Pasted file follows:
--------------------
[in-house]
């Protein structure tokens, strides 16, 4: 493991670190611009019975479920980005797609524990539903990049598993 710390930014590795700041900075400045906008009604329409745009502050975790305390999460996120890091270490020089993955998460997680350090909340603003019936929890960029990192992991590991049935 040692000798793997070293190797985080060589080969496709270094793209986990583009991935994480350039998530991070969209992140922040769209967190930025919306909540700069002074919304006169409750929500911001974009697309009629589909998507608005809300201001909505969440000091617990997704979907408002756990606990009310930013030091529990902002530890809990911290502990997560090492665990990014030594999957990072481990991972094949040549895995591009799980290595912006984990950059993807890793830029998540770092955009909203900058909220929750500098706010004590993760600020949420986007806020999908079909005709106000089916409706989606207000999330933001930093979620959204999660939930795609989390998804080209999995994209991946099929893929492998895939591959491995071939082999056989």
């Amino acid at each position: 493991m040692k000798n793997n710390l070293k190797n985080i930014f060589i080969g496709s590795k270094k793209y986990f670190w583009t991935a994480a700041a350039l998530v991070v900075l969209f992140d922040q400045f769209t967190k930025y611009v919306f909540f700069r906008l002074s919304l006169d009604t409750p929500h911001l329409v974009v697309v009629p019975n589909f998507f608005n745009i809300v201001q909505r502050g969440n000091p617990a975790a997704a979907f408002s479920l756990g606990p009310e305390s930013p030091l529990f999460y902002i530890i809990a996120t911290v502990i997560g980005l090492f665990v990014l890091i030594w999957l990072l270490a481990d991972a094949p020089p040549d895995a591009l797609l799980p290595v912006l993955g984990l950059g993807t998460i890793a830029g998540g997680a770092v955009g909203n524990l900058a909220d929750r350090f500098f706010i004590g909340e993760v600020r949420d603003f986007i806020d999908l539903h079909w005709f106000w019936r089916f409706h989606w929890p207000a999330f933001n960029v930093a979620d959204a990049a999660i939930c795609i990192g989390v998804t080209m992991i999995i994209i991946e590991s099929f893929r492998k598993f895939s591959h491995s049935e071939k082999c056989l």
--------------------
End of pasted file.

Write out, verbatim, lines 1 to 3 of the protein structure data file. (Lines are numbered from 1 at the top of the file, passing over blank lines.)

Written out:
[in-house]
């Protein structure tokens, strides 16, 4: 493991670190611009019975479920980005797609524990539903990049598993 710390930014590795700041900075400045906008009604329409745009502050975790305390999460996120890091270490020089993955998460997680350090909340603003019936929890960029990192992991590991049935 040692000798793997070293190797985080060589080969496709270094793209986990583009991935994480350039998530991070969209992140922040769209967190930025919306909540700069002074919304006169409750929500911001974009697309009629589909998507608005809300201001909505969440000091617990997704979907408002756990606990009310930013030091529990902002530890809990911290502990997560090492665990990014030594999957990072481990991972094949040549895995591009799980290595912006984990950059993807890793830029998540770092955009909203900058909220929750500098706010004590993760600020949420986007806020999908079909005709106000089916409706989606207000999330933001930093979620959204999660939930795609989390998804080209999995994209991946099929893929492998895939591959491995071939082999056989």
């Amino acid at each position: 493991m040692k000798n793997n710390l070293k190797n985080i930014f060589i080969g496709s590795k270094k793209y986990f670190w583009t991935a994480a700041a350039l998530v991070v900075l969209f992140d922040q400045f769209t967190k930025y611009v919306f909540f700069r906008l002074s919304l006169d009604t409750p929500h911001l329409v974009v697309v009629p019975n589909f998507f608005n745009i809300v201001q909505r502050g969440n000091p617990a975790a997704a979907f408002s479920l756990g606990p009310e305390s930013p030091l529990f999460y902002i530890i809990a996120t911290v502990i997560g980005l090492f665990v990014l890091i030594w999957l990072l270490a481990d991972a094949p020089p040549d895995a591009l797609l799980p290595v912006l993955g984990l950059g993807t998460i890793a830029g998540g997680a770092v955009g909203n524990l900058a909220d929750r350090f500098f706010i004590g909340e993760v600020r949420d603003f986007i806020d999908l539903h079909w005709f106000w019936r089916f409706h989606w929890p207000a999330f933001n960029v930093a979620d959204a990049a999660i939930c795609i990192g989390v998804t080209m992991i999995i994209i991946e590991s099929f893929r492998k598993f895939s591959h491995s049935e071939k082999c056989l």